Harry Moser had already anticipated a U.S. manufacturing comeback in 2013 when I started telling stories of American manufacturers. He was tracking how many jobs companies planned to reshore in support of U.S. production, and today is among the nation's top experts on reshoring because the trickle he reported early on became a tsunami.
It's good to be right.
His new report measures more of the same: Moser's Reshoring Initiative (RI) tracks the number of manufacturing jobs U.S. companies plan to reshore, as well as foreign direct investment (FDI) in domestic manufacturing, and RI's "current 2022 projection of jobs announced is around 350,000 -- another record, up from 260,000 in 2021. If the projection is achieved, 2022 will bring the total jobs announced since 2010 to over 1.6 million." (Kentucky, North Carolina and Georgia are the top three destinations for jobs, all with large EV battery investments. Texas has dropped from #1 in 2021 to #13. Arizona ranks #16.)
It's no mystery why companies want more U.S. manufacturing: Doing business in China (the source of 44 percent of reshoring announcements) is risky, offshore supply-chain bottlenecks are wreaking havoc, and consumers want stuff made in the U.S. Brand promises matter.
Companies are also just doing the math -- with Moser's help. RI's Total Cost of Ownership (TCO) tools are helping many companies factor in all the expenses involved in offshore manufacturing operations, not just price (cost of production.) As the report notes, "The Chinese factory price is, on average, 30 percent lower than the U.S. price," but "by switching to TCO, companies will see that about 20 percent of what they now import from China can be sourced domestically without raising prices or cutting profits."
How important is TCO? Moser notes that historically, most companies that left to find cheaper factories offshore just didn't do the math -- in industries like machinery, transportation equipment, and appliances. "More recently, activity has shifted to include more essential products which the U.S. government should have recognized as too essential to rely so heavily on imports, including electric batteries, semiconductors, PPE, pharmaceuticals, and rare earths," the report concludes.
But demand for more U.S. manufacturing runs headlong into what Moser describes as America's "deindustrialization" policy -- a mix of anti-manufacturing policy outcomes that stand in the way of more domestic production. He's leading the charge for a "permanent industrial policy" that would "level the playing field enough that the companies would decide to reshore in their own self-interest." Here's Moser's Congressional testimony to that effect.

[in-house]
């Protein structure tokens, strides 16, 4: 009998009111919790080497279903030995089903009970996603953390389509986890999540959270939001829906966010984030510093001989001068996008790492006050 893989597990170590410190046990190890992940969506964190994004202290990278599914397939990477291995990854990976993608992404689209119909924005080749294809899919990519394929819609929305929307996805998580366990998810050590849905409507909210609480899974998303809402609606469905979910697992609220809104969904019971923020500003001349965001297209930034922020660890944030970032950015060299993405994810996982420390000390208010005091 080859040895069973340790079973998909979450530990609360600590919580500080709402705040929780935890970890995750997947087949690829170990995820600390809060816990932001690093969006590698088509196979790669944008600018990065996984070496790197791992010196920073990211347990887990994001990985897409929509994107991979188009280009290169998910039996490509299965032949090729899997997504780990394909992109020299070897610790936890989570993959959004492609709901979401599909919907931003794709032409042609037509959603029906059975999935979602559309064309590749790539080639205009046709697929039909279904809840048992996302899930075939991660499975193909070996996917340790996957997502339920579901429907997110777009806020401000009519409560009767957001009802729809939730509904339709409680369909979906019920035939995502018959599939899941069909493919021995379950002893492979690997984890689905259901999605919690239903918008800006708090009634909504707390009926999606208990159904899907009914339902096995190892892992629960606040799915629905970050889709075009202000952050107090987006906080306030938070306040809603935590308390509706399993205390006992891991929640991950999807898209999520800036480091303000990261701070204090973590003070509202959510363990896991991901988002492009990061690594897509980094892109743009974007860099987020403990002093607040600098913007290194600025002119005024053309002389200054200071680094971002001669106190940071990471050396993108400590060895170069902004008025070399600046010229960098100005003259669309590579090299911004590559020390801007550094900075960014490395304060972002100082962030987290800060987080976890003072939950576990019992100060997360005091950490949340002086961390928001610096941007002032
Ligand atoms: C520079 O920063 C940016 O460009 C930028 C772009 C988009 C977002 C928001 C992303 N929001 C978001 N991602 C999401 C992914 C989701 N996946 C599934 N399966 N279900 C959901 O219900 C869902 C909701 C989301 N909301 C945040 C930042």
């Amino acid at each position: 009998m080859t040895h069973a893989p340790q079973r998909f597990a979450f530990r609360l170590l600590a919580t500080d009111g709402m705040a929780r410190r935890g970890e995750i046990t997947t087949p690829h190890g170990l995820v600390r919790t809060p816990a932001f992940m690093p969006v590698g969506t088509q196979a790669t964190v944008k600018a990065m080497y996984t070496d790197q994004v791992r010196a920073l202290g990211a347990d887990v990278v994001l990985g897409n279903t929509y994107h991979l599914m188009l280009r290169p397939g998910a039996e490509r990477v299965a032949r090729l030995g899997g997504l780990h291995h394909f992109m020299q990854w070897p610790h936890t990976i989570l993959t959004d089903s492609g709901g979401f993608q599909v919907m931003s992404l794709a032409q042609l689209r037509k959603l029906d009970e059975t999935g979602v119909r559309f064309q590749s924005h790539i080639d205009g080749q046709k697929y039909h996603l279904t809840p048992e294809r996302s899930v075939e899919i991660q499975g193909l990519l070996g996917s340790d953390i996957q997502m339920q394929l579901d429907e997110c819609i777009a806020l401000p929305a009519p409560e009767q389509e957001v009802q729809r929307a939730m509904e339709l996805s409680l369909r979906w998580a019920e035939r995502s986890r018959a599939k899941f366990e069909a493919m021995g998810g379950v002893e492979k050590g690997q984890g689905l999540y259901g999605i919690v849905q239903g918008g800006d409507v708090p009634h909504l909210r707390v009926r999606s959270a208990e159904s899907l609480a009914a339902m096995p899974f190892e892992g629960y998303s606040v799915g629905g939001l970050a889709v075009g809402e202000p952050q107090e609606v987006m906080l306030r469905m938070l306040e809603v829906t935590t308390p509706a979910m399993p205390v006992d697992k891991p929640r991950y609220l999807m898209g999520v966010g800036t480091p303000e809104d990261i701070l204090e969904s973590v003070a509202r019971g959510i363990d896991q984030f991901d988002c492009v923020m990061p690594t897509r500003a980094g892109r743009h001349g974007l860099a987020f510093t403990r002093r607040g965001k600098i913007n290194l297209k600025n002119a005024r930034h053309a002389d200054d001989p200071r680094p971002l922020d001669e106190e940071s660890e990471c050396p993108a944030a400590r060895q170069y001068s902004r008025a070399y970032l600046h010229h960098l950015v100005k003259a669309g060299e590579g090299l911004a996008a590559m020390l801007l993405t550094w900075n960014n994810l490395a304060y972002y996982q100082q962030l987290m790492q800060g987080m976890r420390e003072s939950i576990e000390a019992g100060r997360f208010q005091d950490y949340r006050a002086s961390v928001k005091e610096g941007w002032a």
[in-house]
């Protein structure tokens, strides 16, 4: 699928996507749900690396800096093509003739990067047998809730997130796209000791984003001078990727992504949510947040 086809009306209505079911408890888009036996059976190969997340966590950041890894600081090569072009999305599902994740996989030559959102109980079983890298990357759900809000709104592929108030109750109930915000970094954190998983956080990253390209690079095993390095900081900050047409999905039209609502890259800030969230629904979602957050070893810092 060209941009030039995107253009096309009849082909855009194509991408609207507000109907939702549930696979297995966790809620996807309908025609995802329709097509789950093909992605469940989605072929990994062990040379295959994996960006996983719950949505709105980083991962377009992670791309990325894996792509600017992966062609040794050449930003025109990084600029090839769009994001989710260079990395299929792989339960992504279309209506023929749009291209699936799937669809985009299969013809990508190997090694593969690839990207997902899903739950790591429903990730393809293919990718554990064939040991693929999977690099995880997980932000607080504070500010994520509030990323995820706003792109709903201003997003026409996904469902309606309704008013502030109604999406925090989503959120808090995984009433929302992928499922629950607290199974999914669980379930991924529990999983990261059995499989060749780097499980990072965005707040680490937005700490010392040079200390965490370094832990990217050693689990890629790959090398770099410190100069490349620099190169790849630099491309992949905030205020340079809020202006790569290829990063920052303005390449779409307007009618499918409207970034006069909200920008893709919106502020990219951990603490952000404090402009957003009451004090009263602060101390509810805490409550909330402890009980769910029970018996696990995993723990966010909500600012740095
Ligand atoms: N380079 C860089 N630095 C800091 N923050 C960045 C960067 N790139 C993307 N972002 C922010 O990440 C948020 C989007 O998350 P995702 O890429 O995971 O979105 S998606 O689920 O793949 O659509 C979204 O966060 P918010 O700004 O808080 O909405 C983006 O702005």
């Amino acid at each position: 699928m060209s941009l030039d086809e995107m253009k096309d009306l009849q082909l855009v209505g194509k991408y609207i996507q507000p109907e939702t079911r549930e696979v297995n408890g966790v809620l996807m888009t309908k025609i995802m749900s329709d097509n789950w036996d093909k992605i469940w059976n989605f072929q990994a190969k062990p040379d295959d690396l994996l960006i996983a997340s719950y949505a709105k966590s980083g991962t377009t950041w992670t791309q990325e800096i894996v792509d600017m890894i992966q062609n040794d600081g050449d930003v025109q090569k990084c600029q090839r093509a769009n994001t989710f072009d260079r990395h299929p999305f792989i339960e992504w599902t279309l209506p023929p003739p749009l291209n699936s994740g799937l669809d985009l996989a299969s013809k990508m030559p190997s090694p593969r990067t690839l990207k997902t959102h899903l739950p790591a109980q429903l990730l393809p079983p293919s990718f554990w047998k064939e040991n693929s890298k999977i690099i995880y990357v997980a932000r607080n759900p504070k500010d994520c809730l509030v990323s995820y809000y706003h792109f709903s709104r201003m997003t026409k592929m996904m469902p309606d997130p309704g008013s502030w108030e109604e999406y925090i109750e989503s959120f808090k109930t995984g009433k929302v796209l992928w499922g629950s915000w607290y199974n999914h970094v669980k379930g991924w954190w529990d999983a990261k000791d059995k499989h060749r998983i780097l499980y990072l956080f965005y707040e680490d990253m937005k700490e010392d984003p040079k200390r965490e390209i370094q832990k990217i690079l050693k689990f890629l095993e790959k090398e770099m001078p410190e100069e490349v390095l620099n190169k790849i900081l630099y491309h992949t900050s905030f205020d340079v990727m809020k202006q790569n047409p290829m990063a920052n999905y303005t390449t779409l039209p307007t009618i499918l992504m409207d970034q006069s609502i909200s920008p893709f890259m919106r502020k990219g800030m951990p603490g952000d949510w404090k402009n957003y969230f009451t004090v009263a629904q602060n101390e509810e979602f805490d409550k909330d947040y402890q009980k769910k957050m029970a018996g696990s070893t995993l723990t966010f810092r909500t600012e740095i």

His roadmap is part of a new national narrative that's identifying ways to lower barriers to growing U.S. manufacturing. His prescriptions would:
Train a new -- and much larger -- skilled workforce
Reduce the value of the U.S. dollar
Maintain low corporate income taxes and capital investment breaks
Lower healthcare costs to reduce burden
Make the Section 301 tariffs permanent, or, better, replace it with a border adjustment tax (BAT) on all imports from all countries
Eliminate other sales taxes and use the extra revenue to fund Social Security and Medicare
Cooperate with Mexico and Canada to attract work from Asia to North America
Fill supply-chain gaps in the U.S. -- and aggregate demand to drive the domestic supply chain
While Moser's roadmap may end up being his true legacy, it's also worth asking how realistic it is to assume that key pieces of the plan are likely to cross a finish line. For example, how likely is it that Congress would agree on a strategy to lower the value of the U.S. dollar and implement tariffs to specifically benefit manufacturing?
It's fair to say that U.S. policymakers -- and most U.S. multinational corporations -- oppose tariffs, border taxes, and industry-targeted VATs of any kind. You're normal if you support "free trade" and seen as a bit unconventional if you don't. It's deeply ingrained: Most business leaders, politicians, and chambers of commerce and trade associations oppose tariffs. Because most U.S. corporations do.
Instead, America's new industrial reality will likely be shaped by us, by families and young people and employers who decide manufacturing is an occupation worth pursuing. The U.S. will need more than 3 million new, highly skilled manufacturing employees in the next decade, to meet the demand Moser anticipates and sustain a post-global industrial economy.
RI's report touches on a promising trend: "Currently, reshoring and FDI are continuing to add more high-tech jobs than low-tech ones, again driven by the essential products push. . . . . The challenge is to upskill our workforce so that more of them can work competitively on more highly automated production of lower-tech products."
I anticipate a pivot to this seminal point in future RI reports -- that automation and technology transforming U.S. manufacturing will catalyze employment growth in the sector, not diminish it, which is today conventional wisdom. When U.S. manufacturing companies can compete with their technology counterparts for STEM students, we will have won.
We might look back on one small nugget in Moser's 2022 Congressional notes as a clue to what might transpire in the years ahead -- Utah's new Manufacturing Modernization Grant, a modest $10 million fund designed to help "establish, relocate, retain, or develop the manufacturing industry in Utah." If companies use the money to invest in new equipment, assets that act as a magnet for new talent, others will follow.
More on the challenge and promise of transparent supply chains, and their potential to fuel more reshoring, in future editions.
Bart Taylor is publisher of CompanyWeek. Reach him at firstname.lastname@example.org.